Italian Day 2019: Postwar Italian immigrants forged strong community links in Vancouver
The theme of comunità—or “community”—anchoring Sunday’s Italian Day on Commercial Drive is a fitting nod to the special bond that ties the area’s sons and daughters of Italy together.
“Family isn’t just blood relatives,” says local author Mario Miceli, who is working on a new oral-history book about Italian immigration to Vancouver. “We all grew up in each other’s homes, with our cousins, with our parents’ friends who were Italian.”
With plans to publish the as-yet-unnamed book by the end of the year, Miceli has already conducted more than 85 hours of interviews, with the aim of including about 40 different families.
“It’s amazing how they were able to adapt and overcome any problem which hit them,” he says. “These people just refused to give in; there are great nuggets in every single interview I’ve done.”
Inspired (and mentored) by area historian Ray Culos—who wrote Vancouver’s Society of Italians, which covers the early years of immigration to Vancouver—Miceli’s work will cover the period following the Second World War.
The book will be more storytelling than straight history, however, with Miceli focusing on personal accounts and providing a more intimate look at the aspirations and struggles found in the immigrant experience.
“I was trying to understand what prompted people to move here,” he explains. “I’ve been sitting with people in their living rooms and kitchen tables, sitting with family members and their children, and in some cases their grandchildren, and listening to their stories. I even interviewed my aunt, and I was amazed at what she went through to get here. And when I said, ‘How come you never told us this?’ she just looked at me in a traditional kind of Italian way and said, ‘You never asked.’ So now I’m asking!”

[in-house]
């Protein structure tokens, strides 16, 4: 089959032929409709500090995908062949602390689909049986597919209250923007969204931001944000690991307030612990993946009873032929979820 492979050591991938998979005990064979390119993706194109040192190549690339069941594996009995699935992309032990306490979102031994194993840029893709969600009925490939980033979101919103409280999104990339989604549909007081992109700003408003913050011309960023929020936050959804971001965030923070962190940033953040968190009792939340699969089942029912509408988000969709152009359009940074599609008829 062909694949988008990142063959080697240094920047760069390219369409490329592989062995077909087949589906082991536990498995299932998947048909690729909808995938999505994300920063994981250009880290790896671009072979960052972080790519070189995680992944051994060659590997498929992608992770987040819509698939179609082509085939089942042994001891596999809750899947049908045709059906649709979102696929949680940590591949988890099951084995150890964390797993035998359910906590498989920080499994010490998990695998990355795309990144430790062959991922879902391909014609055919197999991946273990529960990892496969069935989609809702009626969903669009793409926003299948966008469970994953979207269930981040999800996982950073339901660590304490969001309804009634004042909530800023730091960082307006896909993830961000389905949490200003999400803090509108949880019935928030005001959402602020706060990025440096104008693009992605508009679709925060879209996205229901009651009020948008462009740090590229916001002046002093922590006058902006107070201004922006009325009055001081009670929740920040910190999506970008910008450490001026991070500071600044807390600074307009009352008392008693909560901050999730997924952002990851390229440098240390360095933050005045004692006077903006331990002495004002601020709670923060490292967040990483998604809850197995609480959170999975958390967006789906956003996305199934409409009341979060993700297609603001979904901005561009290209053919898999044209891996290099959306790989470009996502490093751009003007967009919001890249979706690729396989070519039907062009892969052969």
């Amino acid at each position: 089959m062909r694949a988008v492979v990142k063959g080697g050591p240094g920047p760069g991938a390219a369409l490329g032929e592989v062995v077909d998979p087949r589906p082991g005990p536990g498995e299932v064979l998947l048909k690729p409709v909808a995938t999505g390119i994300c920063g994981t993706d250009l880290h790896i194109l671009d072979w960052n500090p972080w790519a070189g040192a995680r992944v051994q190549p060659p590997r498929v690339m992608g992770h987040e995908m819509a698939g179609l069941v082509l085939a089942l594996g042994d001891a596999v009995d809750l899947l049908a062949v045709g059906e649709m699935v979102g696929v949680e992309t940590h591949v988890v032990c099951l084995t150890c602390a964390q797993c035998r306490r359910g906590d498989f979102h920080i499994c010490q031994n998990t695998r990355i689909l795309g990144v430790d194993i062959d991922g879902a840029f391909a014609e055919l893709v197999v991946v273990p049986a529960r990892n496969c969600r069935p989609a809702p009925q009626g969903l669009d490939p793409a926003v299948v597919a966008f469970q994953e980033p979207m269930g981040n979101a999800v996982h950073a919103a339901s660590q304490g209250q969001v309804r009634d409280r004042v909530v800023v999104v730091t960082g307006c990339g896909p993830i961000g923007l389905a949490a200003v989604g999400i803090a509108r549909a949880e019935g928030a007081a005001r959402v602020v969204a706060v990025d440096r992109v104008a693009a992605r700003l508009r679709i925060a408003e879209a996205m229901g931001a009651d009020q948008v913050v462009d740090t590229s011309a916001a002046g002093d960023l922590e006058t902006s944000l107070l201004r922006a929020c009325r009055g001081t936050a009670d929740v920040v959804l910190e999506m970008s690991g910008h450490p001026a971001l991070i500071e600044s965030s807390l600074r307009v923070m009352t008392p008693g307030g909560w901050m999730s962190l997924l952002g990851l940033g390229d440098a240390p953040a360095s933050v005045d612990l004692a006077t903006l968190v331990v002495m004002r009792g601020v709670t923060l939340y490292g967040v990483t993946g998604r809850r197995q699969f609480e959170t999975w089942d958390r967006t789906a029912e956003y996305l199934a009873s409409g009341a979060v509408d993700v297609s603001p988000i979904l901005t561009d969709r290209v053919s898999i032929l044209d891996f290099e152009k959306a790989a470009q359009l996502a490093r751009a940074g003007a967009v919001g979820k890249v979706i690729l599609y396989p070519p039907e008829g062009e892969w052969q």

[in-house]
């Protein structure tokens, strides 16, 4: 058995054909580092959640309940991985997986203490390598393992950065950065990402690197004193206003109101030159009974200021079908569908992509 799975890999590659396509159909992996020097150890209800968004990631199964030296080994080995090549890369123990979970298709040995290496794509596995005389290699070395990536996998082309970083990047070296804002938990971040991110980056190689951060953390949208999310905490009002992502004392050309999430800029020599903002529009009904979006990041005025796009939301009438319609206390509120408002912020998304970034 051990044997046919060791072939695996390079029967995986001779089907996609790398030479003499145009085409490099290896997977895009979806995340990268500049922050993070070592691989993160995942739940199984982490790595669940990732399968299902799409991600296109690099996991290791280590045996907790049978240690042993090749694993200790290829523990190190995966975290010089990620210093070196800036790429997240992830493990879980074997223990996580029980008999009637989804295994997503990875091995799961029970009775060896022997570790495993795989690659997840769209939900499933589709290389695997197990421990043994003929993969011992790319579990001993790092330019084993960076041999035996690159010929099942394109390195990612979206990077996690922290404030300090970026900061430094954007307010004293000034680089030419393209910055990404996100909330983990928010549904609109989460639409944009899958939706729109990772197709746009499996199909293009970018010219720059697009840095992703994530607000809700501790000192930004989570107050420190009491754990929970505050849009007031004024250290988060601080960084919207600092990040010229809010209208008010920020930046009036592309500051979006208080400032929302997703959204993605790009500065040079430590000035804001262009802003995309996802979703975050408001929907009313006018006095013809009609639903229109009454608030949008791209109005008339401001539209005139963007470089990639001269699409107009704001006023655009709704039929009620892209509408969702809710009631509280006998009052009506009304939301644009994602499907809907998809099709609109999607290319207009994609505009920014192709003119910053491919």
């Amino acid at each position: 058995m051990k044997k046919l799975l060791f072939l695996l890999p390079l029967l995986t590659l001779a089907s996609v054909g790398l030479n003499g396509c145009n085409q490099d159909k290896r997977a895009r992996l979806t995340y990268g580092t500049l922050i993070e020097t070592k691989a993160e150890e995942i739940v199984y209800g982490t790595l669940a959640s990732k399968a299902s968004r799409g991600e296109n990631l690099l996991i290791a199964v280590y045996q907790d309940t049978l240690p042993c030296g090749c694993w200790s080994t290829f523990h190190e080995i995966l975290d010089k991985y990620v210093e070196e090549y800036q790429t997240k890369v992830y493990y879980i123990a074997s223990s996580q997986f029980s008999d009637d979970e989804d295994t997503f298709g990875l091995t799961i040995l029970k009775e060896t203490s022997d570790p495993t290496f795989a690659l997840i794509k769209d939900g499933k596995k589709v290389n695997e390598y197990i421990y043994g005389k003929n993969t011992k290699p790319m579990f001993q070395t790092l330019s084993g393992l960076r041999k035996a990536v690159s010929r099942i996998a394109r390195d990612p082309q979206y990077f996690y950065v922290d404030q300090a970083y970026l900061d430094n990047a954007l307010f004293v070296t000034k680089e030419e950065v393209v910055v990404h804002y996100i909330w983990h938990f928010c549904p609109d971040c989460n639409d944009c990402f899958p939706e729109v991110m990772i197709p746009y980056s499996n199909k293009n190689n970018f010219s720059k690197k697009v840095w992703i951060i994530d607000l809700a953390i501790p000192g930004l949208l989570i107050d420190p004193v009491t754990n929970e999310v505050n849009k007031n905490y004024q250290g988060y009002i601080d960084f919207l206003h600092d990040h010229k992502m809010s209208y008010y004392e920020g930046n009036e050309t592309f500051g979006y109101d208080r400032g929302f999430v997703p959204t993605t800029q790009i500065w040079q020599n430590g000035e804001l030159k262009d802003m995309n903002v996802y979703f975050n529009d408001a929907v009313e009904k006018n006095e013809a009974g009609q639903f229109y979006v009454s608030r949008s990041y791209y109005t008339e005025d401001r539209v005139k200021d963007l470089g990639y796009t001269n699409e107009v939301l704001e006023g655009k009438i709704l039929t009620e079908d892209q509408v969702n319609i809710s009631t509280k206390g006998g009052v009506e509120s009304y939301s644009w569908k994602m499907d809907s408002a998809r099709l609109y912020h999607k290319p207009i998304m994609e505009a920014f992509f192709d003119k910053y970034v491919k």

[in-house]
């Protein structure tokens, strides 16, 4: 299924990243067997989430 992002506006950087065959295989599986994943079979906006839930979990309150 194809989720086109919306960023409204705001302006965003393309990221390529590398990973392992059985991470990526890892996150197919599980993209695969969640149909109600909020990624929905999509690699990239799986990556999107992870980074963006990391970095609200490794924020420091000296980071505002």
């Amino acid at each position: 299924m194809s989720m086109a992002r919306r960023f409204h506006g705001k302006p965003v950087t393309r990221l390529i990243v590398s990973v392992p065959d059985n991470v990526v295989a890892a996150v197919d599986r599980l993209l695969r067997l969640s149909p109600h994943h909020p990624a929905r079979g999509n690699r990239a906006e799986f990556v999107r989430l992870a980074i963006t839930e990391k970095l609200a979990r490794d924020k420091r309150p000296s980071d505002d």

Everyone’s story, of course, is personal and particular, but there are definitely some common narratives. There’s the desire to make a better life for their children, an openness to often backbreaking manual labour, and an overwhelming necessity to succeed in their new Canadian lives.
“The reason they came becomes obvious pretty quickly,” Miceli notes. “A lot of them were economic refugees. Post–World War II Italy was a devastated country; there wasn’t much opportunity there.
“It’s been interesting speaking with some of the older generation,” he continues, “and more than once I’ve heard people say, ‘When we had nothing, we had everything.’ They arrived with just a trunk and a cardboard suitcase and now it’s funny how the affluence that came with working so hard has really changed things. A lot of families have moved away from the core community, and people don’t get together to the same extent anymore. There are many who pine for those simpler times.”
Miceli is also quick to add that there’s a deep love for their adopted country among the immigrants he’s spoken to.
“They’re very Italian, but they’re also fiercely Canadian,” he says. “They defend being Canadian just as much as anyone who was born here. Like my dad: he was still going to make his homemade wine and all that stuff that was important to him as an Italian, but he was also all about being Canadian. He believed that everything he had was because of Canada, and he was incredibly patriotic about it.”
As Miceli was to discover during the course of his interviews, it turned out to be a recurring theme.
“Of all the people I’ve interviewed, there wasn’t one person—not one—who has any regrets about making the decision to come here.”